Wednesday night after the girls returned from their paddle down the lake we were all busy working inside. Leanne was on her desk-top finishing up her assignment, Davie was on the sewing machine, Mary was making tea and I was on my laptop. Everyone was using power from our batteries but they were at 73% so .... no problem.
Then Mary plugged the kettle in to heat water for her tea and the lights went out, total blackout, it was unexpected, never had that happen before.
When you are off grid no one is coming to fix the problem, you are the service man, the owner, the solution. First find a flashlight then think before you start tearing things apart. What caused the power failure and why? We had lights and everything was working one minute, then total blackness the next, why? Once I realized the power went out when Mary plugged in the kettle I suspected the heavy draw made by the kettle probably pushed our numbers below the safety set point on our inverter.
I had reprogrammed the inverter in the morning after talking with Mike our solar guy. Obviously I had inserted one number incorrectly causing the inverter to shut down and turning off the lights. The inverter has a LBO (Low Battery Off) safety switch that shuts down the inverter so our batteries are not drained too low and damaged. Batteries are expensive and must be treated properly in order to last, so the LBO is a good sensor to have.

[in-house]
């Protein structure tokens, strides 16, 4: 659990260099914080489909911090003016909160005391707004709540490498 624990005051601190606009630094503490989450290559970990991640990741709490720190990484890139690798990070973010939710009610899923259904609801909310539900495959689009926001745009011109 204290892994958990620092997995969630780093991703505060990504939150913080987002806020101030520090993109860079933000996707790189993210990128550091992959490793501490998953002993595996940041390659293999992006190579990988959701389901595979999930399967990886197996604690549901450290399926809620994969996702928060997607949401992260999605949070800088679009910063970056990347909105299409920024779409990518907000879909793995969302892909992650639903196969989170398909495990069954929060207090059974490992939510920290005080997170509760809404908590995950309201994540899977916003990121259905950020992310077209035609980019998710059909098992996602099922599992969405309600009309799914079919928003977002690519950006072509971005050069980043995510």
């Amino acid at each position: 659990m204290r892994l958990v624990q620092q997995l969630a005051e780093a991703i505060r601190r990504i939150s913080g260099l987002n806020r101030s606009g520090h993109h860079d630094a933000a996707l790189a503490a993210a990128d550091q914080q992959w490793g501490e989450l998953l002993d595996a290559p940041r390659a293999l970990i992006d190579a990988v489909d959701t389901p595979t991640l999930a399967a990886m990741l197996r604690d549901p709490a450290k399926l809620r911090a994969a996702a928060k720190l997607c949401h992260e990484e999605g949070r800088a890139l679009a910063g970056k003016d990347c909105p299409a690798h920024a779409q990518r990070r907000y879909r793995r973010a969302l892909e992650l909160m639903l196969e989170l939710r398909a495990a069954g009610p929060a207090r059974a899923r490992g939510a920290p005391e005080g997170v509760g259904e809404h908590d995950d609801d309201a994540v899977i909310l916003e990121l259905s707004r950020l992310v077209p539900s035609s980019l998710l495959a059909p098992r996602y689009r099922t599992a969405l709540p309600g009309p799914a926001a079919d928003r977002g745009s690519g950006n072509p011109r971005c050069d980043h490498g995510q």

Once I reprogrammed the LBO the lights came back on and everyone could resume their work.
That was our first unexpected power shut-down since we started using our solar system last October. Fortunately it was a quick easy fix once I realized the probable cause. You may be wondering what I would do if I couldn't find a solution. Good question. If that happens, next step would be a phone call to Mike. That's why it's wise to buy locally and from someone who is reliable. I can drop by Mike's office and get advice or parts whenever necessary. He is ten minutes from home and very willing to help. If you are thinking of solar give Mike a call at "Solar Depot" in Bancroft. His number is 613-332-2427. Tell him Art said to call.
Yesterday the SOC (State of Charge) for our batteries was 64% at 9:30 a.m. That was expected. We've been busy using our power over the past few days and those days were cloudy with some rain, so no surprise that our batteries were low and the generator kicked on as it is programmed to do. At 10 a.m. I manually turned the generator off as by then the sun was on our panels and the forecast called for a sunny day. Why use the generator when the sun will do the job for free? At 4:30 when the sun was no longer high enough to power our panels our batteries had reached 94%. This will give us a very comfortable margin going into Friday which should be another sunny, battery charging solar day.
For the inventors reading this blog there is a golden opportunity to cash in on an assured money maker. All you need to do is create an automatic switch that will turn the generator off once the sun reaches the solar panels and allow the sun do what the generator will do at the high cost of burning some type of fuel. Any suggestions?
Thanks for stopping by and save travels Bob.